Statistics on longevity in the United States have indicated an increase in expected life span that began in the 1960s and rose steadily until 2000. Now, newer statistics, gleaned from a study conducted over an extensive period of time, reveals that not all Americans can expect an extended life and still others are facing death at an earlier age than their counterparts in other parts of the country.
The study, conducted by Harvard School of Public Health and University of Washington researchers, indicates a decline in the life-span for 4% of American men and 19% of American women. Where there is no decline in life expectancy apparent, the life expectancy rate has stalled, neither declining or increasing.
Researchers point to a long-held view that inequalities in the US healthcare system can be tolerated as long as the health of the nation in general is improving This study shows that not everyone is improving and that in some areas, life expectancy is actually shorter than it was in the recent past.
The research team used National Center for Health Statistics’ mortality data and US Census Bureau data for 1959 through 2001. The researchers analyzed their data on a county-by-county basis, making this the first to explore mortality per county over such an extensive period of time.
The areas that show the greatest decline in longevity are Appalachia, the Mississippi River Valley, the Deep South, the southern part of the Midwest, and Texas.
These areas of life expectancy decline represent a large segment of the population that lives in economically depressed areas while, at the other end of the spectrum, the most affluent areas report a continued increase in life expectancy.
The discrepancy gap between men in affluent areas with the longest life expectancy and those with the shortest was 9.0 years in 1983 but the gap had expanded to 11 years by 1999. The discrepancy for women was 6.7 years in 1983 and 7.5 in 1999. On a global basis, affluent countries have seen an increase in life expectancy almost without exception.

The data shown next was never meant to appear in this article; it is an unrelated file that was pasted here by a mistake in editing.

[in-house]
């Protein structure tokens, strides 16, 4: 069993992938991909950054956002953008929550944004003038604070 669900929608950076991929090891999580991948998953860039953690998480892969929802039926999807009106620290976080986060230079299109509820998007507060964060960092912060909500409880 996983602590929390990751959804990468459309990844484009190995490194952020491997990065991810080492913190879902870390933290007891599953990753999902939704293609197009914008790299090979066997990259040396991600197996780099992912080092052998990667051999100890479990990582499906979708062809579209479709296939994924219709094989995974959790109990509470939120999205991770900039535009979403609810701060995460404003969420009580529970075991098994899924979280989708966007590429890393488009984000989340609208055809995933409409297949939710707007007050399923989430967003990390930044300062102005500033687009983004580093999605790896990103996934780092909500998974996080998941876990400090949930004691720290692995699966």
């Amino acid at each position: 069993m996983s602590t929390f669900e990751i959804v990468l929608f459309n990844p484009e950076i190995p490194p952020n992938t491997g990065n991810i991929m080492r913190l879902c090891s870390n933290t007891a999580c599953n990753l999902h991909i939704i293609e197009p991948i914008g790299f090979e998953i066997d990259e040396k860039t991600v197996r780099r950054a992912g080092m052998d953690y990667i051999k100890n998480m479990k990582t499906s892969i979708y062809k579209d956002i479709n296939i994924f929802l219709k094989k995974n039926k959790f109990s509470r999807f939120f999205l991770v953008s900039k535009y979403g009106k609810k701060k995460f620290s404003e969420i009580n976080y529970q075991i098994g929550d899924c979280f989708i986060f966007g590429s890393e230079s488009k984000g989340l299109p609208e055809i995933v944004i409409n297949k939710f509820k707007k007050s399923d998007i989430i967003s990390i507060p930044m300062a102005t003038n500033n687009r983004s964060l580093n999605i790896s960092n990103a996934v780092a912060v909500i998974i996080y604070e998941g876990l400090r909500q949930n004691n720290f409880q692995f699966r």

Life expectancy is one factor universally associated with the quality of health care and social systems within a country. A decline in life span in places such as Eastern Europe and parts of Africa point to healthcare systems that have failed. Christopher Murray, Director for the University of Washington Institute for Health Metrics and Evaluations who is co-author for this study, points to the declining life expectancy in the US, as revealed by this study, to be a sign of a system needing “serious rethinking.”
The research team determined that diabetes, chronic obstructive pulmonary disease (COPD), cancer, and no improvements against death associated with cardiovascular diseases have attributed to the decline in life span in many areas. Men are at increased risk of death due to homicides and HIV/AIDS.
Researchers identify the significant role of smoking, obesity, and high blood pressure as contributors to shortened life spans, saying that these issues can be addressed at low cost but with high efficiency if ours was a healthcare system dedicated to closing this ever-widening gap in life expectancies within the US.
The April 22 edition of the journal PLoS Medicine carries more details of this study.
Source: Harvard School of Public Health